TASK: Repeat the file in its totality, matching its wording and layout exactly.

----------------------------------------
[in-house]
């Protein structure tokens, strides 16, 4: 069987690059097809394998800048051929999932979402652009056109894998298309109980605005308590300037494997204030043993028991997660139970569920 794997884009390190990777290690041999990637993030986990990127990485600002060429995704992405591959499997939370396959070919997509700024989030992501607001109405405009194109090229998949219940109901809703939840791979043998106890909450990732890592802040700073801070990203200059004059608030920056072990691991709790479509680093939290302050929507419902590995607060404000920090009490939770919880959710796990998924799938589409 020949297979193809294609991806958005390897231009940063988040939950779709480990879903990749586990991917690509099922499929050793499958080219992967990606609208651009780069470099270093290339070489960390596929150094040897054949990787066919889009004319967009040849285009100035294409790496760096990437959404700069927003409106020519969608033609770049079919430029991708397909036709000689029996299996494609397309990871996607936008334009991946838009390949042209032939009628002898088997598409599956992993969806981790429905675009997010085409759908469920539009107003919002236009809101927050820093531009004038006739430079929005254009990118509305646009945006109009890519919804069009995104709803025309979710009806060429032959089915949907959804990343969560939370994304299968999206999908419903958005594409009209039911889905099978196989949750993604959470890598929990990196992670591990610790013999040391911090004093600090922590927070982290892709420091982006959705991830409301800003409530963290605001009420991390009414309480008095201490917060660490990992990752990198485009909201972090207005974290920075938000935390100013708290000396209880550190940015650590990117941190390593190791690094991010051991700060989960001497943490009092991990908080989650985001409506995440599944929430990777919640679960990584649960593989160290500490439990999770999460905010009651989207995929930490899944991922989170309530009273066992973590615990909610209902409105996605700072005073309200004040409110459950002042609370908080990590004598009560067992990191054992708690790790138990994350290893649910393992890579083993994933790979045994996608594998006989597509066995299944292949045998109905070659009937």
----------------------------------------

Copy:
[in-house]
């Protein structure tokens, strides 16, 4: 069987690059097809394998800048051929999932979402652009056109894998298309109980605005308590300037494997204030043993028991997660139970569920 794997884009390190990777290690041999990637993030986990990127990485600002060429995704992405591959499997939370396959070919997509700024989030992501607001109405405009194109090229998949219940109901809703939840791979043998106890909450990732890592802040700073801070990203200059004059608030920056072990691991709790479509680093939290302050929507419902590995607060404000920090009490939770919880959710796990998924799938589409 020949297979193809294609991806958005390897231009940063988040939950779709480990879903990749586990991917690509099922499929050793499958080219992967990606609208651009780069470099270093290339070489960390596929150094040897054949990787066919889009004319967009040849285009100035294409790496760096990437959404700069927003409106020519969608033609770049079919430029991708397909036709000689029996299996494609397309990871996607936008334009991946838009390949042209032939009628002898088997598409599956992993969806981790429905675009997010085409759908469920539009107003919002236009809101927050820093531009004038006739430079929005254009990118509305646009945006109009890519919804069009995104709803025309979710009806060429032959089915949907959804990343969560939370994304299968999206999908419903958005594409009209039911889905099978196989949750993604959470890598929990990196992670591990610790013999040391911090004093600090922590927070982290892709420091982006959705991830409301800003409530963290605001009420991390009414309480008095201490917060660490990992990752990198485009909201972090207005974290920075938000935390100013708290000396209880550190940015650590990117941190390593190791690094991010051991700060989960001497943490009092991990908080989650985001409506995440599944929430990777919640679960990584649960593989160290500490439990999770999460905010009651989207995929930490899944991922989170309530009273066992973590615990909610209902409105996605700072005073309200004040409110459950002042609370908080990590004598009560067992990191054992708690790790138990994350290893649910393992890579083993994933790979045994996608594998006989597509066995299944292949045998109905070659009937």